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  • Managing Overwhelm and Anxiety: The Power of Saying ‘No’

    We’ve all been there: You’ve emailed your ex-partner a hundred times with no response, or you’ve repeatedly asked your family to take care of something, and you’re ignored The moment you finally reach your tipping point and express frustration (or yell), they ask why you’re so “sensitive” or “overreacting.” Whether it’s the relentless pursuit of perfection, the pressure to attend every child’s event, or the burden of feeling responsible for everyone’s happiness, these internal beliefs are often more stress-inducing than they’re worth. Today, we’re diving into these and other common false beliefs that disrupt your peace of mind—and what you can do about them.

    The Weight of Saying ‘Yes’ and Its Impact on Anxiety

    Agreeing to one more brunch or playdate might seem harmless in isolation, but each ‘yes’ is not just a time commitment—it’s an emotional load that can contribute to overwhelm and anxiety.

    Why Saying ‘No’ is Even Harder With Shared Parenting and Divorce

    Divorce and co-parenting situations add an extra layer of stress and emotional load. The pressure to attend every soccer game or school recital skyrockets, particularly when you’re sharing parenting time. The fear of missing out is not just about your children’s activities; it’s a pervasive form of anxiety.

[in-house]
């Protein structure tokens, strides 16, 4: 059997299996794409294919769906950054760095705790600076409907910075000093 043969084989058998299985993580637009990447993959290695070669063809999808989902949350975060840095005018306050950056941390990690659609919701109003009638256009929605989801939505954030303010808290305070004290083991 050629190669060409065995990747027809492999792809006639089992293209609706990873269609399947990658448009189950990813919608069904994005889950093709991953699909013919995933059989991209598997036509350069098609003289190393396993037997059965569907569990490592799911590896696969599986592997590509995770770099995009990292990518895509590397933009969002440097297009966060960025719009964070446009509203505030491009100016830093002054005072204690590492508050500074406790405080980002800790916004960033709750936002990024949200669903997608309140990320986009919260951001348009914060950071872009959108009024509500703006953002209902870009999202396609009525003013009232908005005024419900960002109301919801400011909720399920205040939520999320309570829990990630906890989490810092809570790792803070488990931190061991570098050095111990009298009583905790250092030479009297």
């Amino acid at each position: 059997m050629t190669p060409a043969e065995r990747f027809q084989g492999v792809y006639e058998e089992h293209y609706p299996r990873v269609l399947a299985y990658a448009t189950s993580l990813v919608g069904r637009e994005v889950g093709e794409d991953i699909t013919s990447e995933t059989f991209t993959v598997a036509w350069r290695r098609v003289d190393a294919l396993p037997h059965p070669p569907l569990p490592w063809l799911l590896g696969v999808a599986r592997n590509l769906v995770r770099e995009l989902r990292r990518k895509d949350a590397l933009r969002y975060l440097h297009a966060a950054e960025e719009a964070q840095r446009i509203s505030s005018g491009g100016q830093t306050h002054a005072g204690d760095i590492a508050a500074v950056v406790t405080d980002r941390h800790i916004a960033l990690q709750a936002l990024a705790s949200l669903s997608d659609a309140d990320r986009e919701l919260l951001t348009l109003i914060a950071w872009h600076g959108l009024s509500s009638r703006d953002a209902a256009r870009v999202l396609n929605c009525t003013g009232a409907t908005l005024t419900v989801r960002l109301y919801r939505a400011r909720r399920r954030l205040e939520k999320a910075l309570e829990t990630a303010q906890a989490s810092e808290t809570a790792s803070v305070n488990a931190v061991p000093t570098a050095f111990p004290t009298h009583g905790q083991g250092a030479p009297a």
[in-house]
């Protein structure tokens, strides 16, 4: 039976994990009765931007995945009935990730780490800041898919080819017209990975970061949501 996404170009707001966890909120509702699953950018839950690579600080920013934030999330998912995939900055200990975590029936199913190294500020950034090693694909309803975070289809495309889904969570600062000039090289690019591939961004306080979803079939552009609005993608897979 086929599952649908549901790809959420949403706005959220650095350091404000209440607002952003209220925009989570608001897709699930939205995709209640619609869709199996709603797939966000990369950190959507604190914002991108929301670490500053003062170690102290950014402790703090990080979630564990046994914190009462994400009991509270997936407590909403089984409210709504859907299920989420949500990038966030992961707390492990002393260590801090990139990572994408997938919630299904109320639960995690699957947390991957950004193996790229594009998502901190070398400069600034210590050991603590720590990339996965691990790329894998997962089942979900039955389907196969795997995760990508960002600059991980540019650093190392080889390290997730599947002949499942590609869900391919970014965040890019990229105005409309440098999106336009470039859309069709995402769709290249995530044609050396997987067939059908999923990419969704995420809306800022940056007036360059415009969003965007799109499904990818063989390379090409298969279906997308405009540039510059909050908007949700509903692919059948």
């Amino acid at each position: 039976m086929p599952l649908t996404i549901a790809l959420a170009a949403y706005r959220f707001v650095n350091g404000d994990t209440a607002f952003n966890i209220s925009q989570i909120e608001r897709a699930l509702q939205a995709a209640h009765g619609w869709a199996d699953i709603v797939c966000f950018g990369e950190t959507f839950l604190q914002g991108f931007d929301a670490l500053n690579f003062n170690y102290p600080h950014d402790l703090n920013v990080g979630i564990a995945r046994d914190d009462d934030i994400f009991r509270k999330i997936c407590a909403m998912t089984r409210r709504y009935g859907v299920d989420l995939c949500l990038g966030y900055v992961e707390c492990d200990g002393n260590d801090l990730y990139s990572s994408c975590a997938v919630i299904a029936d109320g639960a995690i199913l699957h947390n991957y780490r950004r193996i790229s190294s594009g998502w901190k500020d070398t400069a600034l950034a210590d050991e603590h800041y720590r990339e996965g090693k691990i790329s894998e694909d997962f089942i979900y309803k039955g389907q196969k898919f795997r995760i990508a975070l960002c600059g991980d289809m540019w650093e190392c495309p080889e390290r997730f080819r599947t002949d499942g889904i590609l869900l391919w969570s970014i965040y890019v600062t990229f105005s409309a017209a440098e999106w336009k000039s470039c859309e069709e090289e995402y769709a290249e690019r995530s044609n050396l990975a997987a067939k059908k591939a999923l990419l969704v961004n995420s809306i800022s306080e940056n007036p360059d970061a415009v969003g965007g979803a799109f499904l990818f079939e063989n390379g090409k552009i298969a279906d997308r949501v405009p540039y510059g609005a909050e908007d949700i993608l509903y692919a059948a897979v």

The Generational Impact of Parenting and Overwhelm

    Unfortunately, our children are the silent witnesses to this emotional juggling act, taking mental notes that may lead them to assume that living in a constant state of overwhelm is a normal aspect of parenting and adult life. We’ve been conditioned to think that taking time for ourselves or setting boundaries is selfish or irresponsible. But the truth is, by reframing these false beliefs and giving ourselves permission to step back, we can live more authentically, setting a healthier example for the next generation.

    Beyond Self-Care: Therapy and The Radical Act of Pressing Pause

    In therapy, the term ‘self-care’ is frequently discussed, but what if the real solution is simpler? Pausing to take a break and saying ‘no’ can be an effective counseling strategy for those dealing with depression or anxiety. This act goes beyond conventional self-care; it’s a reset button for your emotional well-being.

    Your Therapy Permission Slip for Overwhelm and Emotional Load

    So here’s your therapist-approved permission slip: Setting boundaries is a healthy form of self-care, especially beneficial for those navigating the aftermath of divorce or facing the stresses of co-parenting. You don’t have to carry the emotional load alone. You are not obligated to be everyone’s emotional scaffolding. Your well-being matters too, and it’s okay to set boundaries, even if it’s as simple as saying ‘no’ to brunch with a friend or letting your co-parent take the reins at your child’s next game.

    It’s Not Easy – You Can Ask For Help

    You’re not alone in feeling overwhelmed, especially when navigating the complexities of anxiety, divorce, co-parenting or just life. It’s not just about managing your time; it’s about reclaiming your emotional space. If you’re struggling with this emotional load, consider reaching out. I offer services in person or via telehealth in Minnesota and coaching outside of Minnesota. Taking that step could be your ultimate act of saying ‘no’ to overwhelm and ‘yes’ to yourself.